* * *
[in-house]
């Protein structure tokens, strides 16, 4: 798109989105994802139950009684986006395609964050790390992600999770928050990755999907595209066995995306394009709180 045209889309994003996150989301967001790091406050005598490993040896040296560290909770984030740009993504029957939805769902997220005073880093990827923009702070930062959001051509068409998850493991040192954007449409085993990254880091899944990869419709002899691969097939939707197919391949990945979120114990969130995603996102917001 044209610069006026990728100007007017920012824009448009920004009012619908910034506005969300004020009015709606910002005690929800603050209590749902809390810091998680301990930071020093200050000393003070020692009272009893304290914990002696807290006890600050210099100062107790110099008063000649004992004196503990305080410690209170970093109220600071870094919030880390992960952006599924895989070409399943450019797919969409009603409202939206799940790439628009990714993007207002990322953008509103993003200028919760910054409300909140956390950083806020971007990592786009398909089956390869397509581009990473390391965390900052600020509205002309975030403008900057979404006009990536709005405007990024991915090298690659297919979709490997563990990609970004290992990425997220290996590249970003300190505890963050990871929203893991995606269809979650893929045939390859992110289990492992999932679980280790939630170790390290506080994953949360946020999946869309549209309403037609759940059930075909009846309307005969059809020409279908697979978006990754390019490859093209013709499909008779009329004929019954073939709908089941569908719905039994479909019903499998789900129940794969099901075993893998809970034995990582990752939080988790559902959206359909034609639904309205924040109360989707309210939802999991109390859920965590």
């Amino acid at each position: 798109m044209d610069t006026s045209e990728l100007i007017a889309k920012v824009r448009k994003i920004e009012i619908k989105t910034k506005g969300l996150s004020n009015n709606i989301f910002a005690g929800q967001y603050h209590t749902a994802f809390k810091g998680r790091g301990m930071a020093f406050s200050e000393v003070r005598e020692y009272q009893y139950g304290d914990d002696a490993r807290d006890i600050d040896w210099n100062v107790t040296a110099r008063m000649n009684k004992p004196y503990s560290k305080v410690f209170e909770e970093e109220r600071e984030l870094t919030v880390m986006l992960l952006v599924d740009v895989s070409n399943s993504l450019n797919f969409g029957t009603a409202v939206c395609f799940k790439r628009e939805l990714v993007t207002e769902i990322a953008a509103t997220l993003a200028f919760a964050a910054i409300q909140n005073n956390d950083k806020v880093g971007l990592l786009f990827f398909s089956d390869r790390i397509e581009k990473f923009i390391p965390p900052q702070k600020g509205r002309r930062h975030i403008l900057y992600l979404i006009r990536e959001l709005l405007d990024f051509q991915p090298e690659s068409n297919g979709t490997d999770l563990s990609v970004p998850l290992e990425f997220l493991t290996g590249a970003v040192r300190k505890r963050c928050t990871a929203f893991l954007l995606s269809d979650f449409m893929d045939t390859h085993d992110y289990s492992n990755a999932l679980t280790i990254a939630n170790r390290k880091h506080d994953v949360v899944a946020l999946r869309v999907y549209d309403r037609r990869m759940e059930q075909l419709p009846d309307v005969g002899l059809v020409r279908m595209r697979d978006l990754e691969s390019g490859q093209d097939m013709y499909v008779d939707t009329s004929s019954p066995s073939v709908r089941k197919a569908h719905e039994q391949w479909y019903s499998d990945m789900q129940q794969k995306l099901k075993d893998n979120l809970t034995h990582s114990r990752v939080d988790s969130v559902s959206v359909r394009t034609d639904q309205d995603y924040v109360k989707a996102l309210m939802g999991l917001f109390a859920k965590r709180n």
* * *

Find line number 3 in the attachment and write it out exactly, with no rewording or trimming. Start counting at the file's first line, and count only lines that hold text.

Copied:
């Amino acid at each position: 798109m044209d610069t006026s045209e990728l100007i007017a889309k920012v824009r448009k994003i920004e009012i619908k989105t910034k506005g969300l996150s004020n009015n709606i989301f910002a005690g929800q967001y603050h209590t749902a994802f809390k810091g998680r790091g301990m930071a020093f406050s200050e000393v003070r005598e020692y009272q009893y139950g304290d914990d002696a490993r807290d006890i600050d040896w210099n100062v107790t040296a110099r008063m000649n009684k004992p004196y503990s560290k305080v410690f209170e909770e970093e109220r600071e984030l870094t919030v880390m986006l992960l952006v599924d740009v895989s070409n399943s993504l450019n797919f969409g029957t009603a409202v939206c395609f799940k790439r628009e939805l990714v993007t207002e769902i990322a953008a509103t997220l993003a200028f919760a964050a910054i409300q909140n005073n956390d950083k806020v880093g971007l990592l786009f990827f398909s089956d390869r790390i397509e581009k990473f923009i390391p965390p900052q702070k600020g509205r002309r930062h975030i403008l900057y992600l979404i006009r990536e959001l709005l405007d990024f051509q991915p090298e690659s068409n297919g979709t490997d999770l563990s990609v970004p998850l290992e990425f997220l493991t290996g590249a970003v040192r300190k505890r963050c928050t990871a929203f893991l954007l995606s269809d979650f449409m893929d045939t390859h085993d992110y289990s492992n990755a999932l679980t280790i990254a939630n170790r390290k880091h506080d994953v949360v899944a946020l999946r869309v999907y549209d309403r037609r990869m759940e059930q075909l419709p009846d309307v005969g002899l059809v020409r279908m595209r697979d978006l990754e691969s390019g490859q093209d097939m013709y499909v008779d939707t009329s004929s019954p066995s073939v709908r089941k197919a569908h719905e039994q391949w479909y019903s499998d990945m789900q129940q794969k995306l099901k075993d893998n979120l809970t034995h990582s114990r990752v939080d988790s969130v559902s959206v359909r394009t034609d639904q309205d995603y924040v109360k989707a996102l309210m939802g999991l917001f109390a859920k965590r709180n």